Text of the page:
Governor, National Bank of Kazakstan
Banking system: overview
The period since the introduction of the national currency, the Tenge, has been crucial for the banking system in Kazakstan. Measures have been undertaken to further improve banking legislation, expand the instruments and methods of monetary regulation, toughen the requirements for commercial banks and support financial market development.
At present, the banking system is represented by the National Bank and 102 second-tier banks. Under present economic conditions, the National Bank's monetary policy aims to keep the financial system stable and further reduce inflation rates. The National Bank's efficient monitoring of monetary parameters and the condition of the financial markets gives it the opportunity to influence current processes.
The mechanism for refinancing banks has undergone considerable changes. The function of crediting the economy has been transferred from the National Bank to the second-tier banks, which aim to provide normal financial intermediary services through accumulating available funds through deposits and foreign loans. The National Bank has focused more on the functions typical of central banks: crediting the second-tier banks to support their liquidity, and general monetary and foreign exchange regulation. The role of auction credits began to diminish with the development of the interbank market. As a result, arrears on these credits are falling.
The National Bank's interest rate policy has been aimed at keeping the refinancing rate positive in real terms based on the current and projected inflation rate. Interest rates fall with the fall in inflation rates and, conversely, inflation growth forces the Bank to review its interest rate policy. Given that inflation rates went down from 8.9 per cent in January 1995 to 2.4 per cent in September 1995, the refinancing rate was gradually reduced from 210 per cent to 45 per cent. Inflation growth during subsequent months to 4.44 per cent per month prompted the National Bank to increase the refinancing rate from November l995 to 52.5 per cent. These changes affected commercial banks' interest rate policies. Taking account of the national currency's degree of stability, the refinancing rate has been revised five times.
The Bank has continued to regulate mandatory reserves in order to ensure optimum money supply, reducing banks' risks and protecting their depositors' interests. In March 1995, the mandatory reserve requirement has been set at 20 per cent of deposit liabilities in Tenge and foreign currency. In the face of falling inflation and the need to broaden the banks' ability to provide credits to the economy, the National Bank lowered the mandatory reserve requirement to 15 per cent in May 1996, and has increased the charge for balances at the banks' accounts.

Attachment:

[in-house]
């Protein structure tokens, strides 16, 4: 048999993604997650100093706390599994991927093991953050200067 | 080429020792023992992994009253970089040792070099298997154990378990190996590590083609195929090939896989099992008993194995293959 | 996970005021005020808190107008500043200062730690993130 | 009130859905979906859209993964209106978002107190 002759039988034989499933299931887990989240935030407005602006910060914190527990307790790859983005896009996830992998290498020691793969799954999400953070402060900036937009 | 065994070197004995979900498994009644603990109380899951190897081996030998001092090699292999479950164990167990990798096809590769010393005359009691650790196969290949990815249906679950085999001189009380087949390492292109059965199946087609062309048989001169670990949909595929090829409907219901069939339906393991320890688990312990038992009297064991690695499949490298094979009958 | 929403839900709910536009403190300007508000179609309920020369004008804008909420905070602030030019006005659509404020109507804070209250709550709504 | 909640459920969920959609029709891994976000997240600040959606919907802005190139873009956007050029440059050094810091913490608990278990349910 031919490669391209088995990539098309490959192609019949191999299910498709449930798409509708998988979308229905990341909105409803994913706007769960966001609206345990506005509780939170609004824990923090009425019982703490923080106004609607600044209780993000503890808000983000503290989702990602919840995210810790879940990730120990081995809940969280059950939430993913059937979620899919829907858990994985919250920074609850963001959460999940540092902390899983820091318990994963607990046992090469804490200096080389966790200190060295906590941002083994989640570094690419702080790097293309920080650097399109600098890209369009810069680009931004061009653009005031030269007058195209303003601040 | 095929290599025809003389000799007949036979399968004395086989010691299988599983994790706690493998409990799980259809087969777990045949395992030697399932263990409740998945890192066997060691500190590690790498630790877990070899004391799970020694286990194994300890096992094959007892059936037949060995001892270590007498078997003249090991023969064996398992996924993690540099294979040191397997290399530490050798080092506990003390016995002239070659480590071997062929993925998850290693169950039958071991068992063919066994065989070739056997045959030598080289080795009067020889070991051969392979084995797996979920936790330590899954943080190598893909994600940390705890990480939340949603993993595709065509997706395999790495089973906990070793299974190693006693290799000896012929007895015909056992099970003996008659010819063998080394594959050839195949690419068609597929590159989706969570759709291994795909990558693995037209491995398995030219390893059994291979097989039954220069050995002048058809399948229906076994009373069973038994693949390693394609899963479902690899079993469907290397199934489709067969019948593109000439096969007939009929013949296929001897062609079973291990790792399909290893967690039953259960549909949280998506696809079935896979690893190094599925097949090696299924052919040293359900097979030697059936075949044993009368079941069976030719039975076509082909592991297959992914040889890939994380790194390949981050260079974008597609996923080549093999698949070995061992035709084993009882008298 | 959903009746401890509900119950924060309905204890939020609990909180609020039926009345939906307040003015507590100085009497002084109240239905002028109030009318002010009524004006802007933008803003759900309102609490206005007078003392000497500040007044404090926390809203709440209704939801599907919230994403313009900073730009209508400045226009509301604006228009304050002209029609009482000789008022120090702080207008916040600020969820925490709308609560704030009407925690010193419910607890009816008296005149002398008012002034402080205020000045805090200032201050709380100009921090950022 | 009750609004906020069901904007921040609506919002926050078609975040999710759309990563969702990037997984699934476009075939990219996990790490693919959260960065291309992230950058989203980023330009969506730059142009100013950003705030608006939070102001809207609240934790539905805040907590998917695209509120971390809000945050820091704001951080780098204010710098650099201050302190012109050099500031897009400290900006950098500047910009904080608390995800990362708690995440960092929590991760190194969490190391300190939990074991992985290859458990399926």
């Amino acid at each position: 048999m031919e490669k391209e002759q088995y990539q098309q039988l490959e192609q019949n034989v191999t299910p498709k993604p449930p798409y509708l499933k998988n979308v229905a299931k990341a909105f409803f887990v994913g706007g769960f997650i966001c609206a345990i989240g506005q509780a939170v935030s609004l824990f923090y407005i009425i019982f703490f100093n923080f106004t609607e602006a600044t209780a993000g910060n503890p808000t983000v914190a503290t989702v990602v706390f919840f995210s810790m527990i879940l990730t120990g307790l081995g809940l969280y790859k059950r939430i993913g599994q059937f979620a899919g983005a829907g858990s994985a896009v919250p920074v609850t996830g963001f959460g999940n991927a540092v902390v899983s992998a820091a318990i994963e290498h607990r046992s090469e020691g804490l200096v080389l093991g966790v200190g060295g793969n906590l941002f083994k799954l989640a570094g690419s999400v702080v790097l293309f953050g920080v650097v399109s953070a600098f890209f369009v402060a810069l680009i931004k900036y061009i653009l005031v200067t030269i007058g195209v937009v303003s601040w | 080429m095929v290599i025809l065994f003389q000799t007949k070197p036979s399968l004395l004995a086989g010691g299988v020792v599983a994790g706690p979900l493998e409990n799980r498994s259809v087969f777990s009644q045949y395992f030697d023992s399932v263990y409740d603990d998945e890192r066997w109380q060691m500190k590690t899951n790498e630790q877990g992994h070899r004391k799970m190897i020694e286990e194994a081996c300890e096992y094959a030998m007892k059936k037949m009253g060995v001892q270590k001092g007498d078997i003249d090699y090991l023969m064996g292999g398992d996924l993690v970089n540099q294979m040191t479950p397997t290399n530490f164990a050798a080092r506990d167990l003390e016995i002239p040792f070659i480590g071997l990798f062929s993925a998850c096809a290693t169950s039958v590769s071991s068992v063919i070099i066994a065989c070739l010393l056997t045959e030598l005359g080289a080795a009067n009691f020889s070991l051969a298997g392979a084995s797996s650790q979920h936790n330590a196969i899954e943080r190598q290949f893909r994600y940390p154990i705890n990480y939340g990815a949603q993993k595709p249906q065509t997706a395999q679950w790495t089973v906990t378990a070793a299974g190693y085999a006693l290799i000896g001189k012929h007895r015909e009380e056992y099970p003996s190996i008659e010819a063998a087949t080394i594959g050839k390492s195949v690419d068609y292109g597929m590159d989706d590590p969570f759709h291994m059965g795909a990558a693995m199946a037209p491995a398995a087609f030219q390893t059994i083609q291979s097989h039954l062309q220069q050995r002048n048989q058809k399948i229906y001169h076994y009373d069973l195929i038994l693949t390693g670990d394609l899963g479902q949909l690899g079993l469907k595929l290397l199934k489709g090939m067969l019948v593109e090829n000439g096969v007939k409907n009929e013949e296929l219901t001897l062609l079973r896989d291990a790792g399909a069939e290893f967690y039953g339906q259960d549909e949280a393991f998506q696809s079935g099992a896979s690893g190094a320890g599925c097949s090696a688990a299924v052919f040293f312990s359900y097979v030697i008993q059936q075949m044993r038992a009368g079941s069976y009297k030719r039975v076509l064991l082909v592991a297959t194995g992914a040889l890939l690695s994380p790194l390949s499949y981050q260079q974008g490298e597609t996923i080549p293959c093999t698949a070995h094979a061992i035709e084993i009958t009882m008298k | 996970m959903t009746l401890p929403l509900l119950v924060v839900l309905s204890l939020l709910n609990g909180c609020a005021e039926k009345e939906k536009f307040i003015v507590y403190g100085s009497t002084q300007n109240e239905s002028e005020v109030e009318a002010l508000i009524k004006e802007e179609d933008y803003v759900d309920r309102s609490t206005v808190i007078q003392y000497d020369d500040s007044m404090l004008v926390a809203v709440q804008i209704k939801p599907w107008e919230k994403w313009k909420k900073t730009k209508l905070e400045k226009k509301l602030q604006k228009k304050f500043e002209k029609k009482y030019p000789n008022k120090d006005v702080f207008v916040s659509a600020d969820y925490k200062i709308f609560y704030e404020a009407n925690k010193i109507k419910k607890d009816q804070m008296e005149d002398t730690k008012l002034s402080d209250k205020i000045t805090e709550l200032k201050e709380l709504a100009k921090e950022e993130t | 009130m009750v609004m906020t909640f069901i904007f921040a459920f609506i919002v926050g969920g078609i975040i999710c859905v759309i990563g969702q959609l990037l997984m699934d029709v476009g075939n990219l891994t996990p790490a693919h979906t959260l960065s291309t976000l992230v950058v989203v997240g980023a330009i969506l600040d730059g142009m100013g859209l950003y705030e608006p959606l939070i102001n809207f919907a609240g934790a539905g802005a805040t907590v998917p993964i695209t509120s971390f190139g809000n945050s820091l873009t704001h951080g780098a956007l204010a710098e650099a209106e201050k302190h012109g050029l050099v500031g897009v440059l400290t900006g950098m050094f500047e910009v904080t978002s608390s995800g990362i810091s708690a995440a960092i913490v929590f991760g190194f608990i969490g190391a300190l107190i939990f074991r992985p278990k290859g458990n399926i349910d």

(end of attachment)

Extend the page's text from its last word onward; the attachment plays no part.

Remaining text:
A tendency to reduce the share of centralised credits in the credit investment total has recently appeared. Most crediting since the beginning of 1996 has been provided through the interbank credit market where Kazcomertsbank, Eximbank, the Central Asian Bank and the Narodny (savings) Bank are active. Returns in the interbank market decreased with the change in the refinancing and inflation rates. However, it should be noted that the number of transactions in this market fell in 1996, firstly because lending banks are now assessing more thoroughly the reliability of borrowing banks.
The securities market
The Government securities market has developed dynamically, proving confidence in it as a highly reliable instrument with attractive yield, as well as its possible use in transactions in the secondary market.
The Ministry of Finance has consistently increased the supply of government securities with six-month maturity, and auctions of T-bills with 12-month maturity were launched in the second half of 1996. Demand in the Government securities market is increasing. The scale of the open market operations of the National Bank in the secondary market of government securities is also growing.
Jointly with the Ministry of Finance, the Bank is working on the sale, registration and circulation of the forthcoming issue of national saving bonds. These are government interest-bearing securities with a one-year maturity. On the basis of their tenders, financial agents have been selected through which national saving bonds will be sold by subscription among legal entities and individuals, residents and non-residents of the Republic of Kazakstan.
Exchange rate policy